Still, Dr. Billington’s mistaken belief that the public already has “unfettered access” to the entire CRS database is a hopeful sign, because it tends to confirm that providing such access to non-confidential CRS Reports is a sensible and achievable goal.  Indeed, otherwise well-informed people like the Librarian of Congress assume that it must already be true.

Postponed: I will be participating in a panel discussion on “The Future of CRS” on Monday, April 11, sponsored by the Sunlight Foundation’s Advisory Committee on Transparency, which will address the issue of public access to CRS products and related issues. Update: This event has been postponed.

Military Justice, State Secrets, and More from CRS

Noteworthy new reports from the Congressional Research Service that have not been made readily available to the public include the following (all pdf).

“Military Justice: Courts-Martial, An Overview,” March 31, 2011.

“The State Secrets Privilege: Preventing the Disclosure of Sensitive National Security Information During Civil Litigation,” March 28, 2011.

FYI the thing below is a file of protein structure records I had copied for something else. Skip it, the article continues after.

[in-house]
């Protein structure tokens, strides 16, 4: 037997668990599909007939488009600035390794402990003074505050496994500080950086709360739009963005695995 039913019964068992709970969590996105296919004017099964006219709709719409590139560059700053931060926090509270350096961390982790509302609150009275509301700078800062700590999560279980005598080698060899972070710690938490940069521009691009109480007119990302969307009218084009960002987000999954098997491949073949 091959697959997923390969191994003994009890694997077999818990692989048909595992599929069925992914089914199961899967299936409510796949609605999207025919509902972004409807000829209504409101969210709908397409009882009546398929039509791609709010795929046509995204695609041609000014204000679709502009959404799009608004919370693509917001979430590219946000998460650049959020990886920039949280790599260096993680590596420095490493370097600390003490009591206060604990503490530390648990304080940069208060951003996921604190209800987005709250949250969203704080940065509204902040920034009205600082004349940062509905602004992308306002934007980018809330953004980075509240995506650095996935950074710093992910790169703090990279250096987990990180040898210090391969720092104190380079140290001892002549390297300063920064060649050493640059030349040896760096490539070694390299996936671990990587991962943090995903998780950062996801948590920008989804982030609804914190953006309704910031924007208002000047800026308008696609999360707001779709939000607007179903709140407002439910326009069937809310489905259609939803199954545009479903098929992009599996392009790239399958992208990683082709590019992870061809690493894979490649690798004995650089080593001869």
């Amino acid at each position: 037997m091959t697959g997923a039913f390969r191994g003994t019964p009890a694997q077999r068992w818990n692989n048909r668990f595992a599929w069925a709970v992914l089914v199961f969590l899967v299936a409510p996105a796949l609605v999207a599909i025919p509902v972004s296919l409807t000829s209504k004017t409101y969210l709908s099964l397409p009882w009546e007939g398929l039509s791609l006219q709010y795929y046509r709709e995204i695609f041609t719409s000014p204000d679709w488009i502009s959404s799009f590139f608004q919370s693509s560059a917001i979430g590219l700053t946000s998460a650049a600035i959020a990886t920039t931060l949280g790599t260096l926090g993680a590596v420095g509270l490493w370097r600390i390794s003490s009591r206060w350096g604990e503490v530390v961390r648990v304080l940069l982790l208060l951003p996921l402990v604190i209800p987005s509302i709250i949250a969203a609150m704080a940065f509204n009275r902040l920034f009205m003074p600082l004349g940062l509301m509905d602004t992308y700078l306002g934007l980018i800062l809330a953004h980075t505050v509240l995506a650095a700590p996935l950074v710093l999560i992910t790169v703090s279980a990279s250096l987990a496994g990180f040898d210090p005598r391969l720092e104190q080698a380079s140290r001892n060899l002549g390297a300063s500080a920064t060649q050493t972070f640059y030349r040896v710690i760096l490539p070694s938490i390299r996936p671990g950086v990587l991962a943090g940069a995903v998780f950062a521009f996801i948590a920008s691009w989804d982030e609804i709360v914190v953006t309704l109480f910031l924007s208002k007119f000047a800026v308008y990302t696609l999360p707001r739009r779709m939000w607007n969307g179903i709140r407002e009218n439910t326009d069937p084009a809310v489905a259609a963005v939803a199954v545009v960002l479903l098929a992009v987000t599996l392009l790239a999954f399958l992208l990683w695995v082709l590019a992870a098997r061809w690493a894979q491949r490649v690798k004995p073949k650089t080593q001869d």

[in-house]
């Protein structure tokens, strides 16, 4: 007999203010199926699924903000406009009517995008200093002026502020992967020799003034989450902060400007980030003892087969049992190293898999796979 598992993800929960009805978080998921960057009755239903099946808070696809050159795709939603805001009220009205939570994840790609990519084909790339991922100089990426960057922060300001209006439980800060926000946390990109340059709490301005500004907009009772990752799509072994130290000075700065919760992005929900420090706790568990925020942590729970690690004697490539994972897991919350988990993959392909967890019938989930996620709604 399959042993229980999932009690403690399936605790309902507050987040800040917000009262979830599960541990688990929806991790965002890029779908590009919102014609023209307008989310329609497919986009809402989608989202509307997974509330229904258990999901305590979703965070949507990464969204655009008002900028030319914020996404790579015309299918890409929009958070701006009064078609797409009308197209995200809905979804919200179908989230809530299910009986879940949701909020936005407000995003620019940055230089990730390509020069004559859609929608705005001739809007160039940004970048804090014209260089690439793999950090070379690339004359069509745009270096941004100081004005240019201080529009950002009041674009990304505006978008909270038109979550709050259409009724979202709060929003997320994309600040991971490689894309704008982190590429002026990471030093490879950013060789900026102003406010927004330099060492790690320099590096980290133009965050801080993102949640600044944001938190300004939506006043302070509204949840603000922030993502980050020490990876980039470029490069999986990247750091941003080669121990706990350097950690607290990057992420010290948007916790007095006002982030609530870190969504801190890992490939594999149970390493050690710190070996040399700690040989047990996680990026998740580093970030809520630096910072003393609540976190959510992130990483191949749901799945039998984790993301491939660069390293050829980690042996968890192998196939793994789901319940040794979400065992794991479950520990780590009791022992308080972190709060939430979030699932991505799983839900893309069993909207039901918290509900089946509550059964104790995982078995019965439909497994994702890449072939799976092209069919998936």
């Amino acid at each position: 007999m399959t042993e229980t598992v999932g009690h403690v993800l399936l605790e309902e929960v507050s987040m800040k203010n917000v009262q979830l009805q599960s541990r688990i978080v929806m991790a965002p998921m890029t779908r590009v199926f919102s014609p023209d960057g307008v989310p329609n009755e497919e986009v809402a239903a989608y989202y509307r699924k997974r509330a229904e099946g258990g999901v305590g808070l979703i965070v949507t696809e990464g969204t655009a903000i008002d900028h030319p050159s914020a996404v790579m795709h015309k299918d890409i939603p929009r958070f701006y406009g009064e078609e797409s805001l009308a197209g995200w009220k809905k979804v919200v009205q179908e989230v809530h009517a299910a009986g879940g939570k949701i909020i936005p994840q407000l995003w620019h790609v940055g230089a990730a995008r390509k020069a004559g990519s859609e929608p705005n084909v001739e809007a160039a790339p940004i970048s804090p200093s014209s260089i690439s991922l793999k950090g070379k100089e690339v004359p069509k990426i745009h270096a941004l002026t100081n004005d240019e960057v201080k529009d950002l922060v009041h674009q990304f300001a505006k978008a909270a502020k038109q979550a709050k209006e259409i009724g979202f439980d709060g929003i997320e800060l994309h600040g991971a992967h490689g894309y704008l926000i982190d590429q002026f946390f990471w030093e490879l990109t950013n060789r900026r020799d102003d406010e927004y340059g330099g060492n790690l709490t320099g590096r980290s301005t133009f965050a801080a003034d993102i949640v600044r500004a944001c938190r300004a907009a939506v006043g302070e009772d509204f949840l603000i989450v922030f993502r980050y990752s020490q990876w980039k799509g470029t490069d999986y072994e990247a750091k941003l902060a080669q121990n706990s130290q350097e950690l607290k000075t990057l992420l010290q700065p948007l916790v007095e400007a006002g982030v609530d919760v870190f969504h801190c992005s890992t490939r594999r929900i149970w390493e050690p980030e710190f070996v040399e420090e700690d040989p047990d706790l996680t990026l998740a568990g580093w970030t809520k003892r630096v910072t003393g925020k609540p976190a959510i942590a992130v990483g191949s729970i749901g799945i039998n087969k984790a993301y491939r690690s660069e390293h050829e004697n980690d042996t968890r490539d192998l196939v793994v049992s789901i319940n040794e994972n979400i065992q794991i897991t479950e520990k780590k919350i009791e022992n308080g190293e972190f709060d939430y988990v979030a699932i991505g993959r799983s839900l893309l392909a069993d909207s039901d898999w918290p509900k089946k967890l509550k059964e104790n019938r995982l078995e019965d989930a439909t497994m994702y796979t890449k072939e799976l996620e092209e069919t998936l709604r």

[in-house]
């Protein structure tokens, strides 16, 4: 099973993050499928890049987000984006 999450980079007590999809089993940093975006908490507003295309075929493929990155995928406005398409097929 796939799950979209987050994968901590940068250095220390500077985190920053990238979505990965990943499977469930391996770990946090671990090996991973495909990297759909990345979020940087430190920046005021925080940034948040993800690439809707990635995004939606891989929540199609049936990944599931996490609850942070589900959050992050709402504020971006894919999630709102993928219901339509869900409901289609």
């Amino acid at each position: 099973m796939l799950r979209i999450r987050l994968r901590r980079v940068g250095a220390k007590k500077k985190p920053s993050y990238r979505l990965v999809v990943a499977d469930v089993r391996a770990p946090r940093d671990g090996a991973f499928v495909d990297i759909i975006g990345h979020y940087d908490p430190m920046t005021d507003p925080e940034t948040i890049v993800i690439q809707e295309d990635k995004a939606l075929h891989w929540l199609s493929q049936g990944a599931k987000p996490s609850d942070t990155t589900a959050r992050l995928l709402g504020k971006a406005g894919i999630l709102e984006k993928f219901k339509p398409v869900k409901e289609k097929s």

“Rare Earth Elements in National Defense:  Background, Oversight Issues, and Options for Congress,” March 31, 2011.

“Government Shutdown: Operations of the Department of Defense During a Lapse in Appropriations,” April 1, 2011.

New Leak Penalties Proposed in Senate Intel Bill

The Senate Intelligence Committee is proposing to punish leaks of classified information by authorizing intelligence agencies to seize the pension benefits of current or former employees who are believed to have committed an unauthorized disclosure of classified information.

The pending proposal would “provide an additional administrative option for the Intelligence Community to deter leakers who violate the prepublication review requirements of their non-disclosure agreements,” the Committee said in its new report (pdf) on the FY2011 Intelligence Authorization Act.

“This option may require individuals to surrender their current and future federal government pension benefits if they knowingly violate the prepublication review requirements in their non-disclosure agreements in a manner that discloses classified information to an unauthorized person or entity,” the report said.